1. Quite agree, Jimbo, CUC was dumbed down for the so called celebs, who (considering their academic backgrounds) were mostly slow witted and poor. I am glad to see the main show is still top notch, I well remember my trip to Granada studios in about 1967 when the highlight was going to the pub with Bamber afterwards! We’d lost in round one of course.
    2. It wasn’t that they were not very good ; it’s probably because as time passes your response time gets slower and you become more specialised in your knowledge. I find those UC specials much easier because my response time matches the contestants.
  4. Re 12a. I thought the point of Bond was that once they won his affection they weren’t a maid any more??
  5. Isn’t the READ in 26 across READ(Y) i.e. “prepared” endless?
    Thanks for the parsing of 24d – I needed both the checkers to be sure – and of 4d (LOI).
    Otherwise about 30 minutes, which is pretty good for me. The RHS was pretty straightforward, the LHS less so.
    I was held up for a while with 14a thinking the second word must be GALLANT until I worked out what the first word could possibly be. A true heroine.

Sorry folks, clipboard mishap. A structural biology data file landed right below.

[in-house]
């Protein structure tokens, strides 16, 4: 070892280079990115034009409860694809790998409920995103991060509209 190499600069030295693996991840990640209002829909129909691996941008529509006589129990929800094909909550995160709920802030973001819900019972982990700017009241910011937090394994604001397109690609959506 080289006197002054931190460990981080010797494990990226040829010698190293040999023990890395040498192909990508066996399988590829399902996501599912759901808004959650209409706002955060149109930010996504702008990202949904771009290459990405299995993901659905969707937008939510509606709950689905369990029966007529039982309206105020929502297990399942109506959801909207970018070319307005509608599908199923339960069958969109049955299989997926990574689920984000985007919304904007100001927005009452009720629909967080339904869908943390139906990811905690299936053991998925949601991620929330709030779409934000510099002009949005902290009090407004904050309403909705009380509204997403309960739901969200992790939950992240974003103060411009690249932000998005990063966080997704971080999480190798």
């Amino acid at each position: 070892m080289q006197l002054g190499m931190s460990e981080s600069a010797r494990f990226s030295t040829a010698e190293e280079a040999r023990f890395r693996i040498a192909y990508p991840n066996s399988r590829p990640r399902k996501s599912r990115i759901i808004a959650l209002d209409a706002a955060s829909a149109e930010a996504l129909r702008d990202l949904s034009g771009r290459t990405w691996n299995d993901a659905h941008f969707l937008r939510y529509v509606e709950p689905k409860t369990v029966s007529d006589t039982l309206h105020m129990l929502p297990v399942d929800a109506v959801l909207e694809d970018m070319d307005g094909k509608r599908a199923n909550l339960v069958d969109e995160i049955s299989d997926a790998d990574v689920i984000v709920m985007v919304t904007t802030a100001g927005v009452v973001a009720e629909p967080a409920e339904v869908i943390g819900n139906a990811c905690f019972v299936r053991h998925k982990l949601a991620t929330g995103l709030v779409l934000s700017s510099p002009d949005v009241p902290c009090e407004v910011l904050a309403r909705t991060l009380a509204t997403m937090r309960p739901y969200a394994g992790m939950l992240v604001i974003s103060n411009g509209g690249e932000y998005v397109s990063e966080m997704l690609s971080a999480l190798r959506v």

6. DNF. Came up short on the bird today; with hindsight was quite gettable even though I’d not heard of it.

    Also didn’t know KEDGE, BEEBREAD or GREATS but managed the cryptic on those. The allusions above were just sufficient for me to Google ‘greats course’ and discover it to be a degree course. I wasn’t surprised to see that Boris Johnson studied it.

  7. Everything just seemed to take a little bit longer than usual. Not helped by lacking the GK for BARBET, TYR, ACTIN, BONDMAID, BEEBREAD, GREATS and AMELIA. Just goes to show that any old fool can do these things.

    Serious bravery indeed by young Miss Darling. If you enjoyed that story, check out the effort of her partial namesake Grace Bussell off the WA coast in 1876. (Call that a rescue? Now THIS is a rescue….).

    Anyway, another good puzzle. Thanks setter and Pip.